Nonprofit, independent journalism. Supported by readers.

UCare generously supports MinnPost’s Second Opinion coverage; learn why.

Five unusual medical tales that literally proved to be a laughing matter

As I begin a week-long hiatus from this blog, I thought I’d leave you with five tales from the medical literature that may strike your funny bone. But not too hard, I hope. I wouldn’t want you to faint.

As I begin a week-long hiatus from this blog, I thought I’d leave you with five tales from the medical literature that may strike your funny bone.

But not too hard, I hope. I wouldn’t want you to faint. For each of these case studies involves laugh syncope — a very rare (and apparently benign) phenomenon in which a seemingly healthy person faints while laughing hilariously. (Syncope means “fainting” in medical lingo.)

Who knew?

I didn’t — at least, not until Mind Hacks described a case a couple of days ago. Of course, I then immediately headed for PubMed to dig up more. The results of my literature search are the five odd tales below.

Actually, I was most struck (and bemused) by the dry, clinical and often ironically understated language used by the doctors who wrote up these journal reports. I’m not sure if they realized just how funny their accounts sound.

(And as you read these, keep in mind that no one got seriously injured. Nor were the people involved found to have any kind of serious illness or condition.)

Tale #1
“An unusual set of circumstances brought a patient to our attention. A 62-year-old male [experienced] three witnessed syncopal episodes that were provoked while watching the television show Seinfeld, specifically, the antics of the George Costanza character played by Jason Alexander. While laughing hysterically, the patient suffered sudden syncope with spontaneous recovery of consciousness within a minute. During one event, he fell face first into his evening meal and was rescued by his wife. The patient and his family were adamant that syncope has not resulted from any other television sitcoms or other stimuli.”

Tale #2

“A 56-year-old [man] … informed [his] physician of an incident that occurred one evening as he entertained his colleagues in a fine restaurant. While waiting for the meals to be served, a guest had told a very amusing joke and the patient began to laugh heartily, “Ha, ha, ha, ha …,” in decrescendo until he was out of breath. To everyone’s surprise, he then fell forward resting his head on the table and remained unresponsive for a few seconds before regaining consciousness … After the episode he denied … feeling sick and proceeded to eat when his entrée was served. The remainder of the evening was without incident.”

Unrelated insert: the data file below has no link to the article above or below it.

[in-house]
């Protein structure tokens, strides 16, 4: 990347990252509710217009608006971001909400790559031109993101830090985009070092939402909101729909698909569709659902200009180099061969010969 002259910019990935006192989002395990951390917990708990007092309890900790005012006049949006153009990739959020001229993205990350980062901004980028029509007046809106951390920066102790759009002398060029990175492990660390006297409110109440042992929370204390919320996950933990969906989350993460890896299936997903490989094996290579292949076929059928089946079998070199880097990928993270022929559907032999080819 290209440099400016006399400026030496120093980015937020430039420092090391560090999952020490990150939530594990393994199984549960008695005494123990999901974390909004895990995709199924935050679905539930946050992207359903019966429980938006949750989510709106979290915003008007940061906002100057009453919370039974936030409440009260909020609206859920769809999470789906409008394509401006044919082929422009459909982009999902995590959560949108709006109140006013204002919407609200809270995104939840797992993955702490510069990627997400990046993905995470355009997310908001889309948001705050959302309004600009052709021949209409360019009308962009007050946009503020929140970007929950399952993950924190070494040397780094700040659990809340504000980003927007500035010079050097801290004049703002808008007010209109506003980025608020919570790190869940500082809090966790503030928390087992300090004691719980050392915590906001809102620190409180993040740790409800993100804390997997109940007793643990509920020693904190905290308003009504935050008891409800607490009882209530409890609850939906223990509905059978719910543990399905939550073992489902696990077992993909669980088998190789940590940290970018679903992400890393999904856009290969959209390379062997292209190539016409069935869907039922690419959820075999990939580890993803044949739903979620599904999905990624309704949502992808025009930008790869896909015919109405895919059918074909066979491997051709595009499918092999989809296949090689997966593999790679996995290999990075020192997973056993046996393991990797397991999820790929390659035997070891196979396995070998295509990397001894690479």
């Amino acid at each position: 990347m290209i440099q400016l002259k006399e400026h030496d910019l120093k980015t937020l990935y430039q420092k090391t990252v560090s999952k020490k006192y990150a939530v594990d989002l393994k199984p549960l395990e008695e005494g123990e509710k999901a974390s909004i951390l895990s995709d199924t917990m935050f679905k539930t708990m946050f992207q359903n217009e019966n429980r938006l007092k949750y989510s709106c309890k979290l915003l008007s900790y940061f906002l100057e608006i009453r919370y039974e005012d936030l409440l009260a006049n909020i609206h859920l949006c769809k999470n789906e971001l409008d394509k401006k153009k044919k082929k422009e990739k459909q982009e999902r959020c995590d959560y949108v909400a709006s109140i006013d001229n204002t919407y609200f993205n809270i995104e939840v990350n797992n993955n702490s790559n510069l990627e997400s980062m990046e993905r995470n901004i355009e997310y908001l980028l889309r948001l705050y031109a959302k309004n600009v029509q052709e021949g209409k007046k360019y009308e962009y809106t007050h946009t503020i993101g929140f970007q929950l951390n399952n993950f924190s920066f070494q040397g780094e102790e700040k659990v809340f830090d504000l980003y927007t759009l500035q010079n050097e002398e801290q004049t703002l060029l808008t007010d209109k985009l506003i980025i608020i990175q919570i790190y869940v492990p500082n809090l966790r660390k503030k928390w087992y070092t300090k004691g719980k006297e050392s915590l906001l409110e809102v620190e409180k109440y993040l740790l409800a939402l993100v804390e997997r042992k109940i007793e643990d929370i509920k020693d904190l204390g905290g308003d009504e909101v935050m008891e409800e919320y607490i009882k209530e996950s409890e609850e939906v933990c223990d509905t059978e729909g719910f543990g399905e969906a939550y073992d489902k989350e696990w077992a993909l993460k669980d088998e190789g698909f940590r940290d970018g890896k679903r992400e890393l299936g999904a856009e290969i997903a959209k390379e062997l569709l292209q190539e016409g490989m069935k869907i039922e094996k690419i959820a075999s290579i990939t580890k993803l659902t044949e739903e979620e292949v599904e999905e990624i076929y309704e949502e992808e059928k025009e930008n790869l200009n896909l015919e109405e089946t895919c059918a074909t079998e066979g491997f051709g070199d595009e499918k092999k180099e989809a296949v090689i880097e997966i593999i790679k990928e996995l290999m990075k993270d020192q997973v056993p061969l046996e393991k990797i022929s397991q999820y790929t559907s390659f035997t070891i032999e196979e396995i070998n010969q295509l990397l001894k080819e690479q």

Tale #3
“[A] 29-year-old previously healthy man … witnessed a coworker trip and hit his head on the sink at approximately 10 a.m. He subsequently went into a severe fit of uncontrollable laughter that involved leaning forward and crouching down, at which point he began to feel lightheaded and dizzy. He collapsed for 3 seconds with definite loss of consciousness and nonspecific arm twitching. He regained consciousness within those 3 seconds and was oriented properly and prepared to resume his work duties.”

Tale #4
“At 4 PM on a March day, a 32-year-old, previously healthy barber was standing and cutting a client’s hair. The client related a funny story, upon which the barber broke out into a very strong, sustained, loud, and unrestrained laughing fit during which, according to observers, he “blacked out” and fell to the floor. … He regained consciousness within a few seconds, was completely oriented, had no apparent neurological deficit, and immediately resumed his work. … The temperature at the time had been mild. The timing of his most recent meal was not recorded. The patient did not reveal the content of the story.”

Tale #5

“A 60-year-old … patient was on a business trip with a colleague and admitted to increased alcohol intake over the past few days. … [H]e was walking with his colleague who related a particularly amusing anecdote. A prolonged, vigorous laughing fit resulted in sudden loss of consciousness and he was observed to collapse forwards on to the ground. This occurred outside on a mild winter day. Loss of consciousness lasted 2-3 min only and he recovered fully within 5-10 min and walked back to his hotel…. Our patient was fortunate in that his colleague was relating his amusing anecdote as they were crossing a busy street and did not complete the tale until they were safely on to the footpath. An earlier punchline and it might not have been a laughing matter.”